The stage was set for a Portis breakout shortly after the incident, when he was serving his suspension to start the season. When the Bulls traveled to Miami and Orlando, he flew on his own to Orlando for dinner with his mentor, former NBA veteran and Magic assistant coach Corliss Williamson.

Williamson, a player who was not to be trifled with during his career, told Portis essentially, “this too shall pass”.

“Just play your game,” Williamson told NBCSportsChicago.com recently. “Don’t put any pressure on yourself about what’s gonna happen after this year. What’s got him here is hard work, how hard he plays in the game. He continues to do that, he’ll be successful.”

Portis recalled the dinner where he was finally able to confide and unleash after weeks of frustration. Calling Williamson a father figure dating back to their Arkansas roots, where Portis played on Williamson’s AAU teams in middle school, Portis put his trust in him and came back reinvigorated.

“We talked for hours about the whole situation,” Portis told NBCSportsChicago.com “He told me when I come back to come 10 times harder. When people play this game and play the right way, they forget about the other stuff. That’s what I’m trying to do.”

Scoring 38 tends to remake a narrative.

“Bobby just continues to improve,” Hoiberg said. “He’s a confident kid that goes out and plays with a ton of swagger and toughness. You need that, to go out and play with that type of effort. He’s tenacious on the glass. He’s getting the crowd into the game.”

When speaking of Portis, Hoiberg’s face went from flush to beaming, knowing how far Portis has come in his three years—being a player who wouldn’t take 3-pointers with confidence to now unleashing them whenever a defender’s feet shows the slightest hint of leaning back.

No hesitation.

“Regardless if I’m making shots, I try to leave it all out on the floor,” Portis said. “It felt good making shots, being able to help the team. I wanted the win tonight.”

Portis helped make up for the Bulls not getting their usual production from Dunn, who struggled guarding the bigger Simmons and Lauri Markkanen, who missed all five of his 3-pointers and made just one field goal in 32 minutes.

“You can put he and Lauri together,” Hoiberg said. “It gives you two guys that can stretch the floor and space it, two guys that can rebound, two that can put it on the floor. It’s exciting to think about when Kris gets his rhythm back.”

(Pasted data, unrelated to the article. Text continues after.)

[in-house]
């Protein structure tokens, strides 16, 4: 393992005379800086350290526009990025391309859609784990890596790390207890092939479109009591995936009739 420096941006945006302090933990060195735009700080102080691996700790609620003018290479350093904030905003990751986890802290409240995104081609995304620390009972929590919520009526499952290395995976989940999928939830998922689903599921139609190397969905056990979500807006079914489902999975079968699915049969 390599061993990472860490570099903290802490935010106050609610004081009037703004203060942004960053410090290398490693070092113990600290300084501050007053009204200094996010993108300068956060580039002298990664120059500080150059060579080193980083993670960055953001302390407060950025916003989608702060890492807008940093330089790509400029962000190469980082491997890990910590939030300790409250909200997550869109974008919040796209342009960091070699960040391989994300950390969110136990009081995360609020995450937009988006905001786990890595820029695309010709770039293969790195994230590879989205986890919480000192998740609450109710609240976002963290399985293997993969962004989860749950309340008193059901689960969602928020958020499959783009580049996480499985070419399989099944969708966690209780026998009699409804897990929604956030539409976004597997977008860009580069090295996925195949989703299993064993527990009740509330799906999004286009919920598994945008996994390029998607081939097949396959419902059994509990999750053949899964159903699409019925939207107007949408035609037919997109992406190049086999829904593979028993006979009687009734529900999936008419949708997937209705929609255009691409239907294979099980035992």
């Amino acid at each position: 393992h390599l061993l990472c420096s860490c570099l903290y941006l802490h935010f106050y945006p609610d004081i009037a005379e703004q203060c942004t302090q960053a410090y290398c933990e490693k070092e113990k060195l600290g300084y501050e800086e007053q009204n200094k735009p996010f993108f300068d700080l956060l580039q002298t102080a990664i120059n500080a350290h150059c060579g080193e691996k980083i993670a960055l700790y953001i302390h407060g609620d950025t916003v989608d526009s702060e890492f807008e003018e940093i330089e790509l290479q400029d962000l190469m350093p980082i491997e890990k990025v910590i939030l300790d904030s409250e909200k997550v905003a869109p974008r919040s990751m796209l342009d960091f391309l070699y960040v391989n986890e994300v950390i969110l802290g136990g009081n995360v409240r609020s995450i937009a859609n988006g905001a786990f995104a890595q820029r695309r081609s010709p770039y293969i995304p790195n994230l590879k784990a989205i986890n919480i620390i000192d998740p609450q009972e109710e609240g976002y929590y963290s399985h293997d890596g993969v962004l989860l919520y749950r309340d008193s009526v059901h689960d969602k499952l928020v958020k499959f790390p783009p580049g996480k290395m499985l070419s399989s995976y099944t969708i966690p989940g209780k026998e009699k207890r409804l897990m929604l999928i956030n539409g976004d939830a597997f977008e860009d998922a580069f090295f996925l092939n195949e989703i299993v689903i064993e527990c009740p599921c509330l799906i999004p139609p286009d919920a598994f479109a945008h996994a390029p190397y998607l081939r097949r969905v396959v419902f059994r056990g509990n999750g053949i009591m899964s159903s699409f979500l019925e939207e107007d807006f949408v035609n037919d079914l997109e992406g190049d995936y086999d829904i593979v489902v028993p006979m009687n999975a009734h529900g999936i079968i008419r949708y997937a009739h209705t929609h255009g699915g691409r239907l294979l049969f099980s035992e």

And now, Williamson’s words have proven to be prophetic for his pupil, because if the Bulls aren’t seeing Portis as a key part of their future, there’s about 25 other teams who’ll be lining up for his services this summer.

“I told him don’t even worry about it,” Williamson said. “Let your game speak for itself. People who really know you, know what type of person you are. You start producing people will forget about it and love you for what you do on the court.”

His game is talking, even if the Bulls’ loss was one they’d rather have taken in silence.

Bulls Talk Podcast: Projecting the Bulls’ future

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USA TODAY

Bulls Talk Podcast: Projecting the Bulls’ future

In the latest edition of the Bulls Talk Podcast, Mark Schanowski, Will Perdue and Kendall Gill recap the Bulls’ 116-115 loss to the Philadelphia 76ers, look at the continued growth of Zach LaVine, Lauri Markkanen and Kris Dunn, and discuss if Bobby Portis is part of the Bulls’ long term future.

They also check in on LeBron James and the new-look Cleveland Cavaliers, discuss whether or not the Golden State Warriors can make another title run and the latest on the status of San Antonio Spurs guard Kawhi Leonard. The guys also discuss how Oklahoma guard Trae Young could look in a Bulls uniform if he’s available for them in the draft.

Listen to the full episode at this link (iOS users can go here) or in the embedded player below. Subscribe to the podcast on Apple Podcasts.